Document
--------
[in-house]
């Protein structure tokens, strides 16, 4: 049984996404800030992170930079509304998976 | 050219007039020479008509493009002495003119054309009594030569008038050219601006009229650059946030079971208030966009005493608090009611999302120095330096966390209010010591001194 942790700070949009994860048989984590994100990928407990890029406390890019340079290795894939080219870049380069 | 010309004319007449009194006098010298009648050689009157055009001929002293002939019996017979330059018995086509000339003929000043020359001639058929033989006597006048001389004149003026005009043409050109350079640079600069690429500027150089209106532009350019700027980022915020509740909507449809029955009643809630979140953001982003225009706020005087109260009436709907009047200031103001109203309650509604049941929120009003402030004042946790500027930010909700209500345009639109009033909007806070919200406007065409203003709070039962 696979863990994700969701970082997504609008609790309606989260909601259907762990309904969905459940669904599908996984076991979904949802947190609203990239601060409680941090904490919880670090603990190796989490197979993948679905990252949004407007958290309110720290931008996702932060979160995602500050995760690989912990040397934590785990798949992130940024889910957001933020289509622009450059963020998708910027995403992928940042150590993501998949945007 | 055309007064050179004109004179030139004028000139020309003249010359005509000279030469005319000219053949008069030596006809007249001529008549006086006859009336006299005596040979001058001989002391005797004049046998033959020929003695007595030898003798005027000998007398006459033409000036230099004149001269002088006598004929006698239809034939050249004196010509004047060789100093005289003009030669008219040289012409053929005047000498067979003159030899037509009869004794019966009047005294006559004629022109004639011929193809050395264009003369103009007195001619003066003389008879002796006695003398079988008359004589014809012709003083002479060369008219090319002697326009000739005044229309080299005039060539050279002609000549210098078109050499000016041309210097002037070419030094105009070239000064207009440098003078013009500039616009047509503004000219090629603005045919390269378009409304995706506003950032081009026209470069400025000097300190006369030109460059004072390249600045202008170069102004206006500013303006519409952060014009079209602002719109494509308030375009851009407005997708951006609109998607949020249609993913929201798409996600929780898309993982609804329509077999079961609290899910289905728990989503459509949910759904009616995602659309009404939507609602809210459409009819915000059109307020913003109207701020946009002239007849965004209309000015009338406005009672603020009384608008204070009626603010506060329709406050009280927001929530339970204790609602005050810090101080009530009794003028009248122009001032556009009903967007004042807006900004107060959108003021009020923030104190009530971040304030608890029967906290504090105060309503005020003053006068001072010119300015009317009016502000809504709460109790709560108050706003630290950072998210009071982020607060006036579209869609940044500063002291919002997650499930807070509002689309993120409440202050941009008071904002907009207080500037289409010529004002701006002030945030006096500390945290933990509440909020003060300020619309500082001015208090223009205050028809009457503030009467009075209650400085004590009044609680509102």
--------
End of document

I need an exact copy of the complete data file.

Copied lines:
[in-house]
């Protein structure tokens, strides 16, 4: 049984996404800030992170930079509304998976 | 050219007039020479008509493009002495003119054309009594030569008038050219601006009229650059946030079971208030966009005493608090009611999302120095330096966390209010010591001194 942790700070949009994860048989984590994100990928407990890029406390890019340079290795894939080219870049380069 | 010309004319007449009194006098010298009648050689009157055009001929002293002939019996017979330059018995086509000339003929000043020359001639058929033989006597006048001389004149003026005009043409050109350079640079600069690429500027150089209106532009350019700027980022915020509740909507449809029955009643809630979140953001982003225009706020005087109260009436709907009047200031103001109203309650509604049941929120009003402030004042946790500027930010909700209500345009639109009033909007806070919200406007065409203003709070039962 696979863990994700969701970082997504609008609790309606989260909601259907762990309904969905459940669904599908996984076991979904949802947190609203990239601060409680941090904490919880670090603990190796989490197979993948679905990252949004407007958290309110720290931008996702932060979160995602500050995760690989912990040397934590785990798949992130940024889910957001933020289509622009450059963020998708910027995403992928940042150590993501998949945007 | 055309007064050179004109004179030139004028000139020309003249010359005509000279030469005319000219053949008069030596006809007249001529008549006086006859009336006299005596040979001058001989002391005797004049046998033959020929003695007595030898003798005027000998007398006459033409000036230099004149001269002088006598004929006698239809034939050249004196010509004047060789100093005289003009030669008219040289012409053929005047000498067979003159030899037509009869004794019966009047005294006559004629022109004639011929193809050395264009003369103009007195001619003066003389008879002796006695003398079988008359004589014809012709003083002479060369008219090319002697326009000739005044229309080299005039060539050279002609000549210098078109050499000016041309210097002037070419030094105009070239000064207009440098003078013009500039616009047509503004000219090629603005045919390269378009409304995706506003950032081009026209470069400025000097300190006369030109460059004072390249600045202008170069102004206006500013303006519409952060014009079209602002719109494509308030375009851009407005997708951006609109998607949020249609993913929201798409996600929780898309993982609804329509077999079961609290899910289905728990989503459509949910759904009616995602659309009404939507609602809210459409009819915000059109307020913003109207701020946009002239007849965004209309000015009338406005009672603020009384608008204070009626603010506060329709406050009280927001929530339970204790609602005050810090101080009530009794003028009248122009001032556009009903967007004042807006900004107060959108003021009020923030104190009530971040304030608890029967906290504090105060309503005020003053006068001072010119300015009317009016502000809504709460109790709560108050706003630290950072998210009071982020607060006036579209869609940044500063002291919002997650499930807070509002689309993120409440202050941009008071904002907009207080500037289409010529004002701006002030945030006096500390945290933990509440909020003060300020619309500082001015208090223009205050028809009457503030009467009075209650400085004590009044609680509102």